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April 6, 2011
NY Times: No to Tar Sands Pipeline
Posted by: Amberly Polidor

In its lead editorial in the Sunday, April 3 edition, the New York Times spoke out strongly against a proposed 1,700-mile oil pipeline that would connect tar sands fields in Alberta, Canada, with refineries on the Gulf Coast of Texas. Proponents of the pipeline point out

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March 29, 2011
PNG Villagers Fight in Court to Halt Deep-Sea Tailings Dumping
Posted by: Jennifer Huang

On March 1, a Papua New Guinea judge and lawyers in a mine tailings-disposal case went to see first hand the environments they’ve been discussing for weeks. At issue are a Chinese company’s plans to mine nickel and cobalt and dump the untreated waste into the sea.

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February 11, 2011
Communities in PNG Defend Land in Court
Posted by: Marlo McKenzie

Despite amendments to the Environment Act barring legal challenges to mining and other resource projects, local land owners in Papua New Guinea have filed a lawsuit to stop a plan to dump waste from the Ramu nickel mine directly into the ocean.

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August 31, 2010
India Halts Controversial Mine on Tribe’s Sacred Lands
Posted by: Marlo McKenzie

In a major victory for indigenous land rights, India’s environment minster on Aug. 24 struck down a controversial mining project in eastern Orissa state that would have threatened the survival of the 8,000-member Dongria Kondh tribe.

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June 22, 2010
Cultural Survival Launches Campaign to Defend Landowners in Papua New Guinea
Posted by: Marlo McKenzie

“An international outcry is needed. Toxic mine tailings dumped into the Bismarck Sea could undermine the marine food chain at its source, potentially rendering all fish unsafe to eat and destroying the livelihoods of the Indigenous people who depend on the sea. Could thousands of letters from world citizens get the attention of the PNG government?”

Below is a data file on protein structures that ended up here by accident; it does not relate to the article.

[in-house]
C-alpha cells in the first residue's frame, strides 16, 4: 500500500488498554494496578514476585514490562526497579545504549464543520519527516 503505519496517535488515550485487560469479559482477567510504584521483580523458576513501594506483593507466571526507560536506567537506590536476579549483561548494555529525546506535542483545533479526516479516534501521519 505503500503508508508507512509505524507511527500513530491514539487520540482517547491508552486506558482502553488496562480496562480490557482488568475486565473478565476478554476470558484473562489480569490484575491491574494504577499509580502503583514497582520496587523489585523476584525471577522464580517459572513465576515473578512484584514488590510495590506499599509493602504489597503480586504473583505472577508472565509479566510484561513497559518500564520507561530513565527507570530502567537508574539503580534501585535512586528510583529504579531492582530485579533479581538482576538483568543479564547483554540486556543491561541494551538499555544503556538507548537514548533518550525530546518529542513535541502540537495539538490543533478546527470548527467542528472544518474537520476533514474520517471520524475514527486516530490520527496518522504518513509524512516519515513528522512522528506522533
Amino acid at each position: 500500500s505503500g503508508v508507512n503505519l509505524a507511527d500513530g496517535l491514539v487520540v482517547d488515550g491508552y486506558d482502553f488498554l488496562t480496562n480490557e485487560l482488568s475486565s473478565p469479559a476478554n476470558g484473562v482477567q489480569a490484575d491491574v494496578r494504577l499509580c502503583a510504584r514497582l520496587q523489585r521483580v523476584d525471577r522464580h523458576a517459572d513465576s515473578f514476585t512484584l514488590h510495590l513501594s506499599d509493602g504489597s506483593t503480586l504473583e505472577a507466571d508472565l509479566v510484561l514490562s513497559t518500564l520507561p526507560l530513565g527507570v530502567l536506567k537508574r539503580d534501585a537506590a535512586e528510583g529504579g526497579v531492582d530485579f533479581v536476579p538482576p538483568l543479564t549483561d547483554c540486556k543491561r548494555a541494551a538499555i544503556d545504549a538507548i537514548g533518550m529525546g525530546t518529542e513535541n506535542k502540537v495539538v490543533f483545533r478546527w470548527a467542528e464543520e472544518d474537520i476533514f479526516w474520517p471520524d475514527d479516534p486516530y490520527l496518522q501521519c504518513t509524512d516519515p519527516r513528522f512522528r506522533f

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June 7, 2010
PNG Strips Landowner Rights to Challenge Resource Exploitation
Posted by: Amberly Polidor

The government of Papua New Guinea dealt a harsh blow to traditional landowners May 28 when it passed a pair of amendments to the country’s Environment Act barring legal challenges to mining and other resource projects.

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June 1, 2010
SLFP Crew Detained by Police in Papua New Guinea
Posted by: Toby McLeod

Still jet-lagged on Monday, April 12, in Madang, we arrived at the courtroom at 8 a.m. hoping to score an interview with James Wang, chief technical director of the Chinese government-owned mining company Ramu NiCo, a division of MCC, the China Metallurgical Group Corp. Wang, backed by several Australian lawyers, was asking a judge to [...]

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May 31, 2010
Tibetans Protest Mining on Sacred Mountains
Posted by: Amberly Polidor
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Chinese police in Markham County in eastern Tibet have reportedly cracked down on protesters attempting to block the resumption of mining operations on their sacred mountains.